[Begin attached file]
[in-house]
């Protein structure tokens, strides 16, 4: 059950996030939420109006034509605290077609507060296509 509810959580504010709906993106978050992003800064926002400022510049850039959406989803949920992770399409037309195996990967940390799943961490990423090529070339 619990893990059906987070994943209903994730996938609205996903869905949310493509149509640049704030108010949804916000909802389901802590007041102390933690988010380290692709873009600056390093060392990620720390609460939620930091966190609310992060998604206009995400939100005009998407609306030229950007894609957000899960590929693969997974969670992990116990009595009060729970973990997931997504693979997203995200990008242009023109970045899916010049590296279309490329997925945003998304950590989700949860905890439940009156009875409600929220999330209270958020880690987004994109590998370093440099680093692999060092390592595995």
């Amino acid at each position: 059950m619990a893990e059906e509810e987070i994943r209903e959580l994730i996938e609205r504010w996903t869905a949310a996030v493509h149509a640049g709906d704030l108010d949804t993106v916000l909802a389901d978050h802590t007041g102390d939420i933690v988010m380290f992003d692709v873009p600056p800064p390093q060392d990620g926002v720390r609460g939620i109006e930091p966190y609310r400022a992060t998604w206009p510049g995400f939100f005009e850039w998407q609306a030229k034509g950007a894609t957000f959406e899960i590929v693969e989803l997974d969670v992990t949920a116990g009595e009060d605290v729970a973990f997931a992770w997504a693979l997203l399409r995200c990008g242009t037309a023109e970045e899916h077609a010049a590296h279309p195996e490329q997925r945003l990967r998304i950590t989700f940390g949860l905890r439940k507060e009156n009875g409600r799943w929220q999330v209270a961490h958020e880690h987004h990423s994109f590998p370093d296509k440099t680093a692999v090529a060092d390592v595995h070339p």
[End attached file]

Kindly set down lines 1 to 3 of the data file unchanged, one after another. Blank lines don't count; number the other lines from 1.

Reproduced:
[in-house]
């Protein structure tokens, strides 16, 4: 059950996030939420109006034509605290077609507060296509 509810959580504010709906993106978050992003800064926002400022510049850039959406989803949920992770399409037309195996990967940390799943961490990423090529070339 619990893990059906987070994943209903994730996938609205996903869905949310493509149509640049704030108010949804916000909802389901802590007041102390933690988010380290692709873009600056390093060392990620720390609460939620930091966190609310992060998604206009995400939100005009998407609306030229950007894609957000899960590929693969997974969670992990116990009595009060729970973990997931997504693979997203995200990008242009023109970045899916010049590296279309490329997925945003998304950590989700949860905890439940009156009875409600929220999330209270958020880690987004994109590998370093440099680093692999060092390592595995």
């Amino acid at each position: 059950m619990a893990e059906e509810e987070i994943r209903e959580l994730i996938e609205r504010w996903t869905a949310a996030v493509h149509a640049g709906d704030l108010d949804t993106v916000l909802a389901d978050h802590t007041g102390d939420i933690v988010m380290f992003d692709v873009p600056p800064p390093q060392d990620g926002v720390r609460g939620i109006e930091p966190y609310r400022a992060t998604w206009p510049g995400f939100f005009e850039w998407q609306a030229k034509g950007a894609t957000f959406e899960i590929v693969e989803l997974d969670v992990t949920a116990g009595e009060d605290v729970a973990f997931a992770w997504a693979l997203l399409r995200c990008g242009t037309a023109e970045e899916h077609a010049a590296h279309p195996e490329q997925r945003l990967r998304i950590t989700f940390g949860l905890r439940k507060e009156n009875g409600r799943w929220q999330v209270a961490h958020e880690h987004h990423s994109f590998p370093d296509k440099t680093a692999v090529a060092d390592v595995h070339p």